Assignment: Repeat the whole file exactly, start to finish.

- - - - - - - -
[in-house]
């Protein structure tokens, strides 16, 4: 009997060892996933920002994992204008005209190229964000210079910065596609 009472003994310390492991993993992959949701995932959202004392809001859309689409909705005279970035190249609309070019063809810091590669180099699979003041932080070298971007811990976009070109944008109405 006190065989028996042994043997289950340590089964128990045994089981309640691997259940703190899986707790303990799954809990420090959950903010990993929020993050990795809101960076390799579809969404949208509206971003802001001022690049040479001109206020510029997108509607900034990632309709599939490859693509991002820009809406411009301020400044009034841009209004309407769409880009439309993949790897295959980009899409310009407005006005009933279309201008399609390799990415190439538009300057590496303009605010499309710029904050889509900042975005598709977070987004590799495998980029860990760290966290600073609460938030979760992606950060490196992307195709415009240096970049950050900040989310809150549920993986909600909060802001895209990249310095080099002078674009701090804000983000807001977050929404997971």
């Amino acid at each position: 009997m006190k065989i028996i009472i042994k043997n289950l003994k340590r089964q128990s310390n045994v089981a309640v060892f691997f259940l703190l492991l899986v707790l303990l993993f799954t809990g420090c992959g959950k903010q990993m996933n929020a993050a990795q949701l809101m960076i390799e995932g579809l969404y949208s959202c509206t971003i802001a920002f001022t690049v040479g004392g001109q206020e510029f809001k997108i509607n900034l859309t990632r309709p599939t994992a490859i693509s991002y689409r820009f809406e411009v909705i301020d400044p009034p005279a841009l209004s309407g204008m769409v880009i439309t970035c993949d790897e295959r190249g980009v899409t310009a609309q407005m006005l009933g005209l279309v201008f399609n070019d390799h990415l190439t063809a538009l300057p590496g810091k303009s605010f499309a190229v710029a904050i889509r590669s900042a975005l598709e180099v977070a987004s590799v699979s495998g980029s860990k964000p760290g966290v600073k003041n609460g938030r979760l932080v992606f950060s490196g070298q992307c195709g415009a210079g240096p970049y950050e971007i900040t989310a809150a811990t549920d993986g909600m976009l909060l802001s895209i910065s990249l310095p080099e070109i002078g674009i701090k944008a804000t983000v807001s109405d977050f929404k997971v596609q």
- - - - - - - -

[in-house]
């Protein structure tokens, strides 16, 4: 009997060892996933920002994992204008005209190229964000210079910065596609 009472003994310390492991993993992959949701995932959202004392809001859309689409909705005279970035190249609309070019063809810091590669180099699979003041932080070298971007811990976009070109944008109405 006190065989028996042994043997289950340590089964128990045994089981309640691997259940703190899986707790303990799954809990420090959950903010990993929020993050990795809101960076390799579809969404949208509206971003802001001022690049040479001109206020510029997108509607900034990632309709599939490859693509991002820009809406411009301020400044009034841009209004309407769409880009439309993949790897295959980009899409310009407005006005009933279309201008399609390799990415190439538009300057590496303009605010499309710029904050889509900042975005598709977070987004590799495998980029860990760290966290600073609460938030979760992606950060490196992307195709415009240096970049950050900040989310809150549920993986909600909060802001895209990249310095080099002078674009701090804000983000807001977050929404997971």
């Amino acid at each position: 009997m006190k065989i028996i009472i042994k043997n289950l003994k340590r089964q128990s310390n045994v089981a309640v060892f691997f259940l703190l492991l899986v707790l303990l993993f799954t809990g420090c992959g959950k903010q990993m996933n929020a993050a990795q949701l809101m960076i390799e995932g579809l969404y949208s959202c509206t971003i802001a920002f001022t690049v040479g004392g001109q206020e510029f809001k997108i509607n900034l859309t990632r309709p599939t994992a490859i693509s991002y689409r820009f809406e411009v909705i301020d400044p009034p005279a841009l209004s309407g204008m769409v880009i439309t970035c993949d790897e295959r190249g980009v899409t310009a609309q407005m006005l009933g005209l279309v201008f399609n070019d390799h990415l190439t063809a538009l300057p590496g810091k303009s605010f499309a190229v710029a904050i889509r590669s900042a975005l598709e180099v977070a987004s590799v699979s495998g980029s860990k964000p760290g966290v600073k003041n609460g938030r979760l932080v992606f950060s490196g070298q992307c195709g415009a210079g240096p970049y950050e971007i900040t989310a809150a811990t549920d993986g909600m976009l909060l802001s895209i910065s990249l310095p080099e070109i002078g674009i701090k944008a804000t983000v807001s109405d977050f929404k997971v596609q």